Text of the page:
Today being the three year anniversary of the WTC attacks, I feel that perhaps I should share my perspective on the event. I’m sure millions in the blogosphere are doing so, or have already done. I think, though, I can offer a somewhat different perspective from most (americans, at least).
Nothing spectacular happened to me on 11 September 2001. Let me clarify that. At the time, I was living in a town in the bush of Australia, and there is a 16-18 hour time difference between Victoria and my hometown of Salt Lake City (it changes with daylight savings). Therefore, most of my 11 Sept was your 10 Sept. However, when I woke on the morning of 12 September 2001 to a ringing phone, things changed.
A nice old lady in my area (whose name escapes me now) had phoned us, knowing that we were american. She said, somewhat cryptically, that someone had stolen some jets and that one had crashed into New York. From her description, it sounded like some nut job at a military base had jumped into a fighter jet (what I picture when I hear the word “jet”) and crashed into something in New York. It sounded odd, and a bit scary, but it didn’t seem like something you call others about, in a town halfway around the world, at six in the morning. My roommate hung up the phone and we just sat for a while, confused. What was she talking about? We had both assumed it was some small fighter jet, and that it had crashed somewhere in New York state (Australians have a thing about mixing up some states and cities… several I knew thought California was a city).
A few minutes later, our good friends, the Rechter family, phoned us. Having been to the states several times, and perhaps being a bit more lucid than our elderly friend, Stephen told us that a passenger plane had been hijacked, and flown into the WTC.
“Wait… what? Someone flew a 747 into a skyscraper? How? That doesn’t happen!” I thought aloud. A few minutes later, we learned that another plane had hit the building, and that the World Trade Center had collapsed. I can’t begin to describe the confusion, but I don’t believe I need to. I know we all felt that feeling that day.
An hour or so later, after sitting by the phone, we were informed of the Pentagon being hit and of the flight that had crashed premature of its target in D.C. We didn’t own a television, so all we knew about what was going on was what we heard from concerned neighbors and friends. We considered going over to a friend’s home to watch the news proceedings, but we received a phone call from our headquarters in Melbourne: try to stay away from public places, and any “American” shops (McDonald’s, Subway, etc). Generally, try not to travel or be conspicuous. As an american, and especially as one in an almost iconic american role, they said it was probably best to keep out of plain site. Looking back at that advice, I can see the rational and fear that produced it, but also knowing the wonderful people of my town and Australia, I know that I was in perhaps the safest place I could have been. The people were amazing. Their heartfelt condolences and love were almost nonstop upon learning I was an american.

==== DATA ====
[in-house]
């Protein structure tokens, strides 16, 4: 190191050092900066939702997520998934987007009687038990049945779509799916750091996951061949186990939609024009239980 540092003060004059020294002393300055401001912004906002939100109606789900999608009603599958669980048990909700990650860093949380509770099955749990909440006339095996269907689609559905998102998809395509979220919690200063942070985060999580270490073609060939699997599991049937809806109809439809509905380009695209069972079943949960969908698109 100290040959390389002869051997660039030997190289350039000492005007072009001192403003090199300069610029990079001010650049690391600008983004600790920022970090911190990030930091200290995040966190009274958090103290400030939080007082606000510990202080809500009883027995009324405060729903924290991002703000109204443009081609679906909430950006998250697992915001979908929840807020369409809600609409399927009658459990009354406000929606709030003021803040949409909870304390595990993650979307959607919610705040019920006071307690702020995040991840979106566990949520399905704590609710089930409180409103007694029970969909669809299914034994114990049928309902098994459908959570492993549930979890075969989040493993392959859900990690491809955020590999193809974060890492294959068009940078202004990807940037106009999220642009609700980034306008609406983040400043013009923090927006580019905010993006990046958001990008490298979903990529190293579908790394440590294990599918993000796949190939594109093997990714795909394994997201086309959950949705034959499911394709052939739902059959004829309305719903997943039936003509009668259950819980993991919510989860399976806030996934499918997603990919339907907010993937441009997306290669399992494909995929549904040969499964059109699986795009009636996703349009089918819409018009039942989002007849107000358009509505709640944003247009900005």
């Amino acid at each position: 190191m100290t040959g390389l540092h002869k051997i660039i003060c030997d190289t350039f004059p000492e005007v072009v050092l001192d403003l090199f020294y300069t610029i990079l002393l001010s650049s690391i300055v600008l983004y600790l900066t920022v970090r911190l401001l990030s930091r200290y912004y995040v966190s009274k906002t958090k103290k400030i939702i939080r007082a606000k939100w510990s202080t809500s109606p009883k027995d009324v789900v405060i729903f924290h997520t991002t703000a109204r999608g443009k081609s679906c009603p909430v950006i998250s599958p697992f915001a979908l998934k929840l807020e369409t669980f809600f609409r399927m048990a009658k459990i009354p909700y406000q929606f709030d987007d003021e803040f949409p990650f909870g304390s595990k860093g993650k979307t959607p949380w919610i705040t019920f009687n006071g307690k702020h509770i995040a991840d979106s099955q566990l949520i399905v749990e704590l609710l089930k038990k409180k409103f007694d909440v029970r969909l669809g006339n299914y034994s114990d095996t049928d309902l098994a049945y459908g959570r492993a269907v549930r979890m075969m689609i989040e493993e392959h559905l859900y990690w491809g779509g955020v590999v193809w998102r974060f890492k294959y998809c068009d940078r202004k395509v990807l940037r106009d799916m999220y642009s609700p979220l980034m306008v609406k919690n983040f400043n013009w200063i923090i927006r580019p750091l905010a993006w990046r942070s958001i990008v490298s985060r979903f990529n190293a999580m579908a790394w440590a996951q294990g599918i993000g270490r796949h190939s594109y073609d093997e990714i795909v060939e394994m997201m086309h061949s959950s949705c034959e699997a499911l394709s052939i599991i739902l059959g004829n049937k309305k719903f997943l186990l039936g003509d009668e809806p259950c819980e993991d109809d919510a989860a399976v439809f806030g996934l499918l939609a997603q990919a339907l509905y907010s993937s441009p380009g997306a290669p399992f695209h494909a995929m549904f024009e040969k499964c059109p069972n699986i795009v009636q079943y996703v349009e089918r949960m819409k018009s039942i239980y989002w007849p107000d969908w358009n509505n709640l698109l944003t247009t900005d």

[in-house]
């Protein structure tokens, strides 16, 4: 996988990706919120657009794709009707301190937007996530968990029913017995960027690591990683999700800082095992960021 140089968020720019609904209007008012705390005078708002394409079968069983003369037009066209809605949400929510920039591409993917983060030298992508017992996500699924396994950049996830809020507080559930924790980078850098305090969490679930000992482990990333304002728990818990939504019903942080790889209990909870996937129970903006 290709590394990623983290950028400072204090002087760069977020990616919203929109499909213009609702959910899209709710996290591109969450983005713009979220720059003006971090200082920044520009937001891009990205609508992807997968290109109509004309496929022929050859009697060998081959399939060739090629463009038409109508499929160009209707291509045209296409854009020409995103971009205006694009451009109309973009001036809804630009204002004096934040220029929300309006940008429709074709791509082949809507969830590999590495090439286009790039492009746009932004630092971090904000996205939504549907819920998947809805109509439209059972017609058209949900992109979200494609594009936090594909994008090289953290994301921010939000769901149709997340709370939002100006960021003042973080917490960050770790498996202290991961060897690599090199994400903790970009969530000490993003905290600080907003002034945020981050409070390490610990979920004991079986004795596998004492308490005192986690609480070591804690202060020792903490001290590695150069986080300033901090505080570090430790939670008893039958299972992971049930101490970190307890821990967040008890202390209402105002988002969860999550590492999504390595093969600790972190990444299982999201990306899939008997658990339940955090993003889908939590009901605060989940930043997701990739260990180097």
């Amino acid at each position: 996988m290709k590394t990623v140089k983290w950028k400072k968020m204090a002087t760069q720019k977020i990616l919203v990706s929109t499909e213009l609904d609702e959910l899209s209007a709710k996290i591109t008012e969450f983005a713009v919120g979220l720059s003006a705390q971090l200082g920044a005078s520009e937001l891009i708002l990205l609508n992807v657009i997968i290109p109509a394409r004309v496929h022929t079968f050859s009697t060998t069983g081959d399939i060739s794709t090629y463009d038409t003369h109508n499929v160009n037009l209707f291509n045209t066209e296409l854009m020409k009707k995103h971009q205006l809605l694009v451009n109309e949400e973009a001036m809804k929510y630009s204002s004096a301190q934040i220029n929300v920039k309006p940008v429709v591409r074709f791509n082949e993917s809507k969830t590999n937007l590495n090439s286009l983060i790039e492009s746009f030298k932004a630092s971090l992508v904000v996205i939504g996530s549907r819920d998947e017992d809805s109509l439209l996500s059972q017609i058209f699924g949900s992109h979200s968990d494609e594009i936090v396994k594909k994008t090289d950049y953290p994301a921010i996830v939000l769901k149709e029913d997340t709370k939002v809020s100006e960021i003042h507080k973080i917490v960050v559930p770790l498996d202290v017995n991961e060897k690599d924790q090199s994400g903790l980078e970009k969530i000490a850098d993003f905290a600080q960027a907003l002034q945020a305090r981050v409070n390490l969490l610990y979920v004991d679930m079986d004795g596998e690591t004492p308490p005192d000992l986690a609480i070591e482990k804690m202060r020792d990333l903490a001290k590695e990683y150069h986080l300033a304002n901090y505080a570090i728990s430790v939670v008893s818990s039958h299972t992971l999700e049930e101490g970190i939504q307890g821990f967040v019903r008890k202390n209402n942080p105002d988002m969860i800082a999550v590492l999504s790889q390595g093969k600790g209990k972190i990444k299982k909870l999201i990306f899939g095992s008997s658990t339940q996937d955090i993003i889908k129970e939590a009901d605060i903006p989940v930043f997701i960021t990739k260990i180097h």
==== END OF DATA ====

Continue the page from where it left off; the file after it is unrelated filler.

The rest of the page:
I finally saw the horrific footage of the event that day at a market. They had set up televisions on the end of each aisle, playing the news broadcasts. I honestly wish I hadn’t seen the footage: that image is burned into my mind as perhaps the most horrible thing I’ve ever seen.
I want to share one bit of wisdom that I think many americans don’t realize about this event, or perhaps more appropriately, about their world neighbors. Australians, from my experience, feel more akin to americans than they do to their british forbearers. I doubt that many in the states realize how much love the rest of the world poured out at that time. I felt it, as an american living abroad. And sadly, that true compassion and concern that the people of the world have shown has been somewhat been given a cold shoulder. Now, three years later, many countries that had opened their hearts to us now would rather not be associated with us at all. Why? Well, I’m sure some would give all sorts of explanations about countries being in cahoots with “terror” (now less a description of a state of mind and more a word for some intangible opponent), or that “those insert a people with a language other than english are just assholes!”
In reality, in my humble opinion, I believe we have turned away from them. There was an opportunity for vast world unity, love and understanding, and instead, we have become a society that feeds on fear. We have color-coded charts to tell us how afraid to be that day. We call our once good international friends traitors and we shun them. We fear and conspire against people in our towns because their skin is the wrong color, their name isn’t anglicized, or they pray the “wrong way” and call God by a different name. We give up the rights and civil liberties of our neighbors and selves in order to feel protected from everyone else around us.
This is insanity. This isn’t the country I was born, raised in and that I loved. It is as though I left the states in one form, and when I returned, it was some place entirely different. Now, know that I would never say that I support the people that committed this awful deed. They conspired with hearts of purest evil. But should the acts of a group of extremists cause us to hate and fear everyone on this wonderful planet that is different from us? Of course not. But as I look, as I listen, as I am surrounded by the everyday occurrences in my homeland, I wonder what has become of us? I know, somewhere in our hearts, we are still the same great nation. We still care about others in this world not getting a fair shake. We are still a nation of love… but I wonder if we even realize that our fear is destroying our love. Our love is the only thing that can help us triumph over these confusing and trying times.